A few years ago, I replaced the insulation underneath my mobile home. The contractor told me all I needed to do was to staple the insulation to the floor joists, so we did not replace the belly paper. i had a drain line burst under my home about a month ago, though no water touched the insulation or floor boards, as the line runs along the ground. now, a month later, my floors are beginning to buckle. could the humidity in the region(i live in east tx) be causing this because there is no bellypaper? i dont know what else could be causing the floors to buckle.
Clearly, water vapor is reaching the underside of your floor. The problem is one of inadequate or no ventilation, an inadequate or no vapor barrier and an uncontrolled water source. Not all the facing on insulation is a vapor barrier. It can be just plain old brown paper. There is a dead air space between your insulation and the underside of your floor. Water vapor is passing through the insulation into the dead air spaces and condensing on the underside of the floor. It is trapped there as there is absolutely no ventilation. Pull out all the insulation. Remove any type of skirt around your home and lay poly on the ground under your home weighted down so that it stays put. If there is little or no Natural air movement run a couple of good sized fans underneath I had a moisture caused buckled floor once and while it was still damp underneath I weighted it down with a number of cement blocks and left them there until the underside tested dry (over two weeks). It solved almost all of the problem. Maybe I just got lucky, but if you don’t do it the buckling is not going away after you’ve eliminated the water.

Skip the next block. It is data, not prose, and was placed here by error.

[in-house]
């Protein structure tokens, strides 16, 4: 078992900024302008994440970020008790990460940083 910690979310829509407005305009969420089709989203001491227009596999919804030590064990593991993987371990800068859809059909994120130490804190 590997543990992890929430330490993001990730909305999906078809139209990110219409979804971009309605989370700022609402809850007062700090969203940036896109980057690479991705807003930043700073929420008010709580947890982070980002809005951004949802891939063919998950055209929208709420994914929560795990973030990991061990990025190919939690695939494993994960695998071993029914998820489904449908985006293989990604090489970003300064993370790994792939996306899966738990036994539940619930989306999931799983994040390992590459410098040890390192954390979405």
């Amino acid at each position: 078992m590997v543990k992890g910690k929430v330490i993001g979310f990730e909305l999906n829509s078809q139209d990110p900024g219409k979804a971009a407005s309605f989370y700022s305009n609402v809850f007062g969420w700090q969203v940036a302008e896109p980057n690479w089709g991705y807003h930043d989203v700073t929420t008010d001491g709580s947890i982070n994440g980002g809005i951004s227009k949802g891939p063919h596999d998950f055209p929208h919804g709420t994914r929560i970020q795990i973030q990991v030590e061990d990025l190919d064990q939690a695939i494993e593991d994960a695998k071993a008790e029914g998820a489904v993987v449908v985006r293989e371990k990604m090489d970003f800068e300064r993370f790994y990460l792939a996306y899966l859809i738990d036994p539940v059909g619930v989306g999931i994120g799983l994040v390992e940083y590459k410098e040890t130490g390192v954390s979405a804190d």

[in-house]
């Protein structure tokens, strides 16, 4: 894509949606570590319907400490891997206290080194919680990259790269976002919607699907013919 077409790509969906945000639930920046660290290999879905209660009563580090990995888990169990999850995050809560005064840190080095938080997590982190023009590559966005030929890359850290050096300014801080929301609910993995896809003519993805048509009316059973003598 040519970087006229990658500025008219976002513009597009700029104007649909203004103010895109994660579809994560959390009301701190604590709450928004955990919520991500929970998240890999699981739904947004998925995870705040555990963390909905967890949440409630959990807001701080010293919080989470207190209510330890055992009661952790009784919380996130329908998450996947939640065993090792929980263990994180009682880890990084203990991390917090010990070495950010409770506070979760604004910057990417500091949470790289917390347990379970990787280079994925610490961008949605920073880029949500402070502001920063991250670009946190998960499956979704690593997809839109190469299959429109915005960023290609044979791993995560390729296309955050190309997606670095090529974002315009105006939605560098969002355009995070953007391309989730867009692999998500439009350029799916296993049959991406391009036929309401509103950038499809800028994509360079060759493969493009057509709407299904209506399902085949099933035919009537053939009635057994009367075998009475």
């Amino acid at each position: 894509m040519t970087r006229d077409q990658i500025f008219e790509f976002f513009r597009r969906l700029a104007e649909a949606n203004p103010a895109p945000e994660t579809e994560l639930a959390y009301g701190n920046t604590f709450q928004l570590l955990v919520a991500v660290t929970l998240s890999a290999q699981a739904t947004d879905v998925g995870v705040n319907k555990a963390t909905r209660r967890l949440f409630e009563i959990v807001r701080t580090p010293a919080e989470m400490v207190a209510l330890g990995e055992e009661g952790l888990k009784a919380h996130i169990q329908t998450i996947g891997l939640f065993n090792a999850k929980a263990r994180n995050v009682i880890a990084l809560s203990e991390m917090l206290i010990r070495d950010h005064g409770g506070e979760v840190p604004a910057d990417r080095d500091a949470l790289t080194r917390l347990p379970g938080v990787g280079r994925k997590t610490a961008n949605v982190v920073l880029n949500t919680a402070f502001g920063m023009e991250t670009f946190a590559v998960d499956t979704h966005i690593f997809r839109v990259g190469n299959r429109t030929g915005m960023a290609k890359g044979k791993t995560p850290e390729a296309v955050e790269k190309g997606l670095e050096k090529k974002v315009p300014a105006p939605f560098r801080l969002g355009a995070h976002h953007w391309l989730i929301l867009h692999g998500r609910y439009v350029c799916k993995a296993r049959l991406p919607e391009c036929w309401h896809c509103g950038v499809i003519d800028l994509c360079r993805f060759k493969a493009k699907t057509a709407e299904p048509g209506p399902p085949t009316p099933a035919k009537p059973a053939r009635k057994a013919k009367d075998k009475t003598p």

Do mean buckle, or are they swelling? I had a mobile home in NJ, and suffered a “pipe burst” , plastic, from freezing.. Most floors in mobile homes are made from a particle board, and when they get wet or sweat they swell… The easiest way I found to correct that is, tear out the old floor, and replace with 1/2 inch plywood.. It’s really not that expensive, and the long term benefits, believe me, well worth it!
Absolutely, the moisure in the air of the crawl space is being absorbed by the floor. The water from the burst line didn’t have to touch it. You need to get some ventilation, such as fans down there, get the floor dried out and replace that vapor barrier or you are going to have rot in addition to the swelling.